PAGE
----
LS: What are some of the biggest misconceptions people have about branding?

RP: If you see somebody that’s being super successful in their personal brand, and they do something similar to what you do that you should follow that same formula. are. The reason that person is having success is because they’re being true to who they are most likely, hopefully. And that is why they are getting response. Do not duplicate what you see. It starts with you and who you are. Obviously, there are some, major foundational things that you should you should be doing, you know, and that is, you know, making sure you’re consistent in your brand and having, some social media platform presents even if it’s just one there, like the basics that you would need to do have a mission statements, but the actual voice of who that person is in branding, do not duplicate. find your own voice.

LS: What you do with the person who says, I don’t know who I am I How can I create a brand when I don’t even have a clear picture of what my own identity is?

RP:  I develop a custom questionnaire. I do interview through Zoom where the individual answers some really basic things. You’ve got to examine really important questions about yourself. Why you do what you do and why you’re passionate, how are you different than the way you’re presenting yourself? How do you work with your clients and how you deliver on that? And what are you offering? I think a lot of people get lost because they start with what? Well, this is what I do. But how is that any different than anybody else? And that’s when those deep dive questions of the Why? Why do you do it? Why are you passionate? Why did you start? How do you help people?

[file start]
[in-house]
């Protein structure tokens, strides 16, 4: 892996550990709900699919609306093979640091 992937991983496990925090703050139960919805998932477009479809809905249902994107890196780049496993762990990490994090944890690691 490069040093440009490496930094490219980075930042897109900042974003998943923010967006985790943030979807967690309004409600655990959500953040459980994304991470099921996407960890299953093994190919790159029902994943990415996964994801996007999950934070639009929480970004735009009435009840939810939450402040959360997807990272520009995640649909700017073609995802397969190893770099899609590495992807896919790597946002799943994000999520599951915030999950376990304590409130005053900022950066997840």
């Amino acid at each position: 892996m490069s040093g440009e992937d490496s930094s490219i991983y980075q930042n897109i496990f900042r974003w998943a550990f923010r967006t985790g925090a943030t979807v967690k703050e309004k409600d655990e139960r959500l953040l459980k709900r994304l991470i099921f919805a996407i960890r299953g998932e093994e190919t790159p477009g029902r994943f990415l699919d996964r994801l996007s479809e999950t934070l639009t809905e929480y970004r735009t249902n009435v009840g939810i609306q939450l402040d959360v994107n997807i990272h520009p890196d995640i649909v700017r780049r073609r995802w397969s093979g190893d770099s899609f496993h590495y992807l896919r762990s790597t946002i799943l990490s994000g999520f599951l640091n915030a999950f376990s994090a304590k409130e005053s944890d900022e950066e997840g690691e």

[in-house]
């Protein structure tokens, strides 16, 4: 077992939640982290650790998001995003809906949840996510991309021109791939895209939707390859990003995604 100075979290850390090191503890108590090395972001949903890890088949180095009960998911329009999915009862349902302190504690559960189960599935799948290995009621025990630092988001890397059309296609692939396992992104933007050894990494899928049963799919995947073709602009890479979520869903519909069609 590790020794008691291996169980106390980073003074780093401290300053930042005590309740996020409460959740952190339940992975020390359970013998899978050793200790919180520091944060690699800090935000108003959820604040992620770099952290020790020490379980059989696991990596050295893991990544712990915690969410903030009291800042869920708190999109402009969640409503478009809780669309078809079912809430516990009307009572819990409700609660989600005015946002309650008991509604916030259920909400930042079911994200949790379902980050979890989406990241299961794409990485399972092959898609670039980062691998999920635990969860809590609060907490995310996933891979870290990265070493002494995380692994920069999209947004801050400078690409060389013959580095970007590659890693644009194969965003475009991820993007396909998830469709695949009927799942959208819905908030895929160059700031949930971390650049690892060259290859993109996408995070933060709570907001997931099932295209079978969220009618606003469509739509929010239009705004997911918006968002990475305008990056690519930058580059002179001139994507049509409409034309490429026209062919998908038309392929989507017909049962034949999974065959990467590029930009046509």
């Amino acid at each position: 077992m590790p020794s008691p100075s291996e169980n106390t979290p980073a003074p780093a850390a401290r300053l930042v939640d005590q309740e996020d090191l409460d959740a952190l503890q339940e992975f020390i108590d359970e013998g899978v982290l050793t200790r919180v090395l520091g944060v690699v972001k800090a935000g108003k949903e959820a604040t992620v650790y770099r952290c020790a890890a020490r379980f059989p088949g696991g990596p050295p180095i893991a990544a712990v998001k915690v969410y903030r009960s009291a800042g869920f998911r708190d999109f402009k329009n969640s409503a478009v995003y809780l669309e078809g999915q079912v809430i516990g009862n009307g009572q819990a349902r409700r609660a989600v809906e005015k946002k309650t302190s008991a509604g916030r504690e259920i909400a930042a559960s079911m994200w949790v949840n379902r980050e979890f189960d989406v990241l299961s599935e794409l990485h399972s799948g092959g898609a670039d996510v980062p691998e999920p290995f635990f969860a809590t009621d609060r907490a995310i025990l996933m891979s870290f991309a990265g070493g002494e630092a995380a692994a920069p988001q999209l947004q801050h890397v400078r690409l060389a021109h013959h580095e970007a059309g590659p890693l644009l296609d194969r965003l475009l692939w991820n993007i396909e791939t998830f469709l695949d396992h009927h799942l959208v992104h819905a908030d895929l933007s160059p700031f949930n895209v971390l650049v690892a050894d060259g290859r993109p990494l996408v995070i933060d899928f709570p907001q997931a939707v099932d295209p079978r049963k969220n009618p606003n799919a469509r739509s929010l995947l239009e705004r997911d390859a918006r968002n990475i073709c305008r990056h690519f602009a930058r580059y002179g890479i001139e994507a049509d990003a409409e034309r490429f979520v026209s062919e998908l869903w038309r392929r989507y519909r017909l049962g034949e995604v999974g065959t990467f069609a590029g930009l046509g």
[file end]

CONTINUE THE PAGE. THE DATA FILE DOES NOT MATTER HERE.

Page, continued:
LS: Do you ever find that people try to broadcast rather than narrowcast not find their niche because they’re afraid they’re going to lose customers or lose potential clients because they’re too narrow?

RP: Absolutely. to portray your own brand and yourself through the through your brand is a very scary thing. It takes courage. And your first instinct is to just reach out and try to reach any person possible. and support them because you’re afraid of narrowing that niche as he said. And I can tell you from experience that once you’ve homed in on the why you’re doing what you do, and you take a look at the ways that you want to communicate that you will start to attract your niche.

LS: We were kidding around a little bit about this: Authenticity. That’s has been a buzzword over the last couple of years. When does authenticity tumble into the area of too much information? Or people who do a lot of virtue signaling [thinking] it’s authentic.  How much do you see in branding? And how can it stop?